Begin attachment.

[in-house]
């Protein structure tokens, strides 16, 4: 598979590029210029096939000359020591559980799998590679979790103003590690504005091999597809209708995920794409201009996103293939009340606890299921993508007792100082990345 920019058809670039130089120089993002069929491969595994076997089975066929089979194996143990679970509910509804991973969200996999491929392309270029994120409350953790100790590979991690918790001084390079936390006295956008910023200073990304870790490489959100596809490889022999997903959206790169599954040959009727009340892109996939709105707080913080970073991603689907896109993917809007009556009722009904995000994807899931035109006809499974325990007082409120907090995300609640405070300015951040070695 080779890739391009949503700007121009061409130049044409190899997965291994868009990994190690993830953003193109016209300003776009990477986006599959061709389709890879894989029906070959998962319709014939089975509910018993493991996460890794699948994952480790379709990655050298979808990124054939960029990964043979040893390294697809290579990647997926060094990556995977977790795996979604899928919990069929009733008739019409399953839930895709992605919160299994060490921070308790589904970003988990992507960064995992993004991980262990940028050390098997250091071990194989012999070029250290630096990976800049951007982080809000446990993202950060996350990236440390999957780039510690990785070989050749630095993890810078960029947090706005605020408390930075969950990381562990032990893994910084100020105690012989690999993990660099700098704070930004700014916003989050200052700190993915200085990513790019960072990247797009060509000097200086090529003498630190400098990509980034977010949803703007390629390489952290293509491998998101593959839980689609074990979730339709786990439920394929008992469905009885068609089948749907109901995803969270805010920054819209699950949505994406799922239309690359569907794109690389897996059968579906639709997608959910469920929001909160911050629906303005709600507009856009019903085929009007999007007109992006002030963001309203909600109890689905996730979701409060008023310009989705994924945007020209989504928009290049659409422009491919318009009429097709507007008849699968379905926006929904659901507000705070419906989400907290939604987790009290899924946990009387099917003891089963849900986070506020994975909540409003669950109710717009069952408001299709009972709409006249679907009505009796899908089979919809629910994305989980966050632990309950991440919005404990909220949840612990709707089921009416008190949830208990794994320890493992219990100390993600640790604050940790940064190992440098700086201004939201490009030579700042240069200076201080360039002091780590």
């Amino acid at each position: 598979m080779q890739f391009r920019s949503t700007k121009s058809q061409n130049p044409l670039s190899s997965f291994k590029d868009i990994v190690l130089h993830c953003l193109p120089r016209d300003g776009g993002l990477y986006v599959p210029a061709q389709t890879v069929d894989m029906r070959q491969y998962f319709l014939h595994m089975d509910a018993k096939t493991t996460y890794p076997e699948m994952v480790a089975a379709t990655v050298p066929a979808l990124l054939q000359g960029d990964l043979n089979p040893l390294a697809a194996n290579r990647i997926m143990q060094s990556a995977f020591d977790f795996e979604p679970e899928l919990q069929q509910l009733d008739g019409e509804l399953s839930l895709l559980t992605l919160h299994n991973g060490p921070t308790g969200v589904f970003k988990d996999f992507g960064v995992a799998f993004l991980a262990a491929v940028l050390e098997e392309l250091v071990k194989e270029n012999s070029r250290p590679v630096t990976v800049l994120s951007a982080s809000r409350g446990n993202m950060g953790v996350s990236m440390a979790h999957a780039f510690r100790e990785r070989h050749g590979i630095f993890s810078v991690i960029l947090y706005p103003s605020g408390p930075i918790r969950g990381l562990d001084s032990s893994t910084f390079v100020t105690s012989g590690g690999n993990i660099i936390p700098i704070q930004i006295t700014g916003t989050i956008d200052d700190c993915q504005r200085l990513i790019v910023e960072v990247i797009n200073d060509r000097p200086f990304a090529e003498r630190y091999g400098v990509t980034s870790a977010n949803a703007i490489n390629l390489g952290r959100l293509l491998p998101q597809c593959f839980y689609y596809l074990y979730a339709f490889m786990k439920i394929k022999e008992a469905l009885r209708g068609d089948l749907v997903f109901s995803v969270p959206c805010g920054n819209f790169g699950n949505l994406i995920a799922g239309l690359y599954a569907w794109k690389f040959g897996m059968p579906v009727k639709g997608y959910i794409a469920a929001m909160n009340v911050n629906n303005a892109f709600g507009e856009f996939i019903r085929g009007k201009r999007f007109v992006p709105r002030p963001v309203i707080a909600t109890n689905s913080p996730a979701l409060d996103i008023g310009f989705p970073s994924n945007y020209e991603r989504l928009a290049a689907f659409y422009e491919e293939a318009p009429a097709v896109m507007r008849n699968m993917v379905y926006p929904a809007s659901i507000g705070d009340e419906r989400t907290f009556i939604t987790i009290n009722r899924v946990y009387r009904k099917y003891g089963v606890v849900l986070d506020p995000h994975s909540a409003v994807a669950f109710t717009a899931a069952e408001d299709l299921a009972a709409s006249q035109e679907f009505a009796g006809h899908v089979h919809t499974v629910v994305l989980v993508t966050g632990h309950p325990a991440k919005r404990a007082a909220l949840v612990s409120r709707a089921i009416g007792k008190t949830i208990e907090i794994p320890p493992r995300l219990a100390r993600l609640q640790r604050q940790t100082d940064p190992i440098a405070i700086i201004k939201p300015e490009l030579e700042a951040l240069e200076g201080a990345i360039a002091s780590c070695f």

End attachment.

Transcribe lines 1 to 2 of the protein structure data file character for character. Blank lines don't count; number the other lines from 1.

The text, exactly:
[in-house]
């Protein structure tokens, strides 16, 4: 598979590029210029096939000359020591559980799998590679979790103003590690504005091999597809209708995920794409201009996103293939009340606890299921993508007792100082990345 920019058809670039130089120089993002069929491969595994076997089975066929089979194996143990679970509910509804991973969200996999491929392309270029994120409350953790100790590979991690918790001084390079936390006295956008910023200073990304870790490489959100596809490889022999997903959206790169599954040959009727009340892109996939709105707080913080970073991603689907896109993917809007009556009722009904995000994807899931035109006809499974325990007082409120907090995300609640405070300015951040070695 080779890739391009949503700007121009061409130049044409190899997965291994868009990994190690993830953003193109016209300003776009990477986006599959061709389709890879894989029906070959998962319709014939089975509910018993493991996460890794699948994952480790379709990655050298979808990124054939960029990964043979040893390294697809290579990647997926060094990556995977977790795996979604899928919990069929009733008739019409399953839930895709992605919160299994060490921070308790589904970003988990992507960064995992993004991980262990940028050390098997250091071990194989012999070029250290630096990976800049951007982080809000446990993202950060996350990236440390999957780039510690990785070989050749630095993890810078960029947090706005605020408390930075969950990381562990032990893994910084100020105690012989690999993990660099700098704070930004700014916003989050200052700190993915200085990513790019960072990247797009060509000097200086090529003498630190400098990509980034977010949803703007390629390489952290293509491998998101593959839980689609074990979730339709786990439920394929008992469905009885068609089948749907109901995803969270805010920054819209699950949505994406799922239309690359569907794109690389897996059968579906639709997608959910469920929001909160911050629906303005709600507009856009019903085929009007999007007109992006002030963001309203909600109890689905996730979701409060008023310009989705994924945007020209989504928009290049659409422009491919318009009429097709507007008849699968379905926006929904659901507000705070419906989400907290939604987790009290899924946990009387099917003891089963849900986070506020994975909540409003669950109710717009069952408001299709009972709409006249679907009505009796899908089979919809629910994305989980966050632990309950991440919005404990909220949840612990709707089921009416008190949830208990794994320890493992219990100390993600640790604050940790940064190992440098700086201004939201490009030579700042240069200076201080360039002091780590």